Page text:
IRISH athletes should compete in the Commonwealth Games, Fine Gael Senator Frank Feighan has told sporting organisation chiefs.
He made the proposal, citing the success of the Good Friday Agreement and suggested that Irish hockey and rugby 7s teams could take part.
He asked Sport Ireland boss John Treacy his view on the idea.
Mr Treacy said that the Commonwealth Games is a good competition for developing athletes but said participation of sportspeople from the Republic of Ireland would be a political decision.
"It's definitely beyond my pay-grade," he added.
He said that sport in Ireland has benefited from the Good Friday Agreement pointing out that several of our top athletes are from Northern Ireland.
The Commonwealth is a group of more than 50 countries, most of which were part of the British Empire.
Last year Mr Feighan told the Seanad that Ireland should consider rejoining the Commonwealth
He said relations with Britain are at "an all-time high" and that as a "mature Republic" Ireland "we must seek a debate to discuss the economy and the fact that there are 2.2bn people in the Commonwealth."
Earlier Mr Treacy said government funding should be directed to running, cycling and outdoor adventure pursuits due to the number of people taking up the activities.
The government last month announced the opening of the application process for a new €30m round in Sports Capital Grant funding.
Mr Treacy welcomed the scheme and said funding of facilities should be guided by the need to best support increased participation in sport and support for elite athletes.
He said multi-sports facilities should be prioritised "recognising that adults transition between sports throughout the course of their life".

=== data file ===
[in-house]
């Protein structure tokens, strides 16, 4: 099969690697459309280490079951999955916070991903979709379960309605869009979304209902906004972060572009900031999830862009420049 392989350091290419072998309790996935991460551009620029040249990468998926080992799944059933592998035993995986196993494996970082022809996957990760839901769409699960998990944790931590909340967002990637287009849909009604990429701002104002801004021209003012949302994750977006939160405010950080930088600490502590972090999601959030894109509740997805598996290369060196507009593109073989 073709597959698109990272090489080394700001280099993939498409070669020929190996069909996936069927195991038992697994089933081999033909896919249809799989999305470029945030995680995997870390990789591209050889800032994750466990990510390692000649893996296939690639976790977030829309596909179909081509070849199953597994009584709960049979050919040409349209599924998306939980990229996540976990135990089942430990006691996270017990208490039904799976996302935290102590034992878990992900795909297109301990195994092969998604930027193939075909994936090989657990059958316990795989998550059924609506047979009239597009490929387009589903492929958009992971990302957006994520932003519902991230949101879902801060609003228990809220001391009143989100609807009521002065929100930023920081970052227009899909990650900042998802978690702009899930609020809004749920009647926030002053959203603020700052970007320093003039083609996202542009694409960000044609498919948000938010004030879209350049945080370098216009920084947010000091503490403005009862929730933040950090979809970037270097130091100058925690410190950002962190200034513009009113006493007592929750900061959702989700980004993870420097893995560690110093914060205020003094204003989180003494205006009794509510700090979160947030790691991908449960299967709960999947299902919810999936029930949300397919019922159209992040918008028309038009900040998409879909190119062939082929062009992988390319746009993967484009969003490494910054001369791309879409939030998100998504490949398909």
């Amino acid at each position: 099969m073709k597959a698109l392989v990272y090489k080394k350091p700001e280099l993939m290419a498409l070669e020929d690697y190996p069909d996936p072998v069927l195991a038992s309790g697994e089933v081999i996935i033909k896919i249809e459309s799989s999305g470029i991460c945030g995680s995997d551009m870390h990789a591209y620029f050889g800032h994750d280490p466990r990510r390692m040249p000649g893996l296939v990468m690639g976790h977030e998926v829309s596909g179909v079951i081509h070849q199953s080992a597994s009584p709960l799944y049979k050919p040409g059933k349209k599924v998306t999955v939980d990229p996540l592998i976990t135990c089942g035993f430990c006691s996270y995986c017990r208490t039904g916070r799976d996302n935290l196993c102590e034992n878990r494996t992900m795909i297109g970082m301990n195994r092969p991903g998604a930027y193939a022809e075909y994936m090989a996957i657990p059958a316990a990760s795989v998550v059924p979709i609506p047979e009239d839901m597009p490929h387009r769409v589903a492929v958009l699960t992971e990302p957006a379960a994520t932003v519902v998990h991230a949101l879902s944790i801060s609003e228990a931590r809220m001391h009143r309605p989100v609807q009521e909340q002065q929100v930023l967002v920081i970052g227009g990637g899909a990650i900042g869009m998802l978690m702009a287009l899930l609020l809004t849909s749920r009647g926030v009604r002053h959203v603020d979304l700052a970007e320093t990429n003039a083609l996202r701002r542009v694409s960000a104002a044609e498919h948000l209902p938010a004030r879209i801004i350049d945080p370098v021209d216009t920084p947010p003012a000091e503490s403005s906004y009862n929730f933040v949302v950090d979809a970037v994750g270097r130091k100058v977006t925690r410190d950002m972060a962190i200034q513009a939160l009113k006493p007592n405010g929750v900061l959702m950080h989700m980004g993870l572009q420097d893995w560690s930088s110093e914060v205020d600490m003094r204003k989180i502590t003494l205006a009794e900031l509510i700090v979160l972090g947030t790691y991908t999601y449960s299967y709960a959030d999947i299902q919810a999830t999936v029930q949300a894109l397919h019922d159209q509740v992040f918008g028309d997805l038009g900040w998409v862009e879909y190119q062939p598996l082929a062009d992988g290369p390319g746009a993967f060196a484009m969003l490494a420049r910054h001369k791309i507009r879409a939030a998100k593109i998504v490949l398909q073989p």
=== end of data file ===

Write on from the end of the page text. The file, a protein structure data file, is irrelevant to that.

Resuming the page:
He continued: "It is the view of Sport Ireland that consideration needs to take into account they type of activities which adults are increasingly gravitating towards such as running, cycling, outdoor adventure pursuits and recreational walking among others," he added.
Mr Treacy made the remarks while appearing at the Oireachtas Transport, Tourism and Sport Committee this morning.
He said the biggest challenge facing sport is the threat of doping.
Sport Ireland hosted the leaders of 19 other National Anti-Doping Organisations earlier this month and Mr Treacy said the meeting led to a "strong statement" on how the anti-doping system can be reformed and how non-compliance can be met with "the strongest possible action".
On the proposal floated by sport minister Patrick O'Donovan late last year that the boards of national governing bodies have gender quotas, Mr Treacy said his organisation supports "the core concept of gender representation on boards".
However, he said there needs to be an acknowledgement that the the process of increasing gender balance on boards "will take time".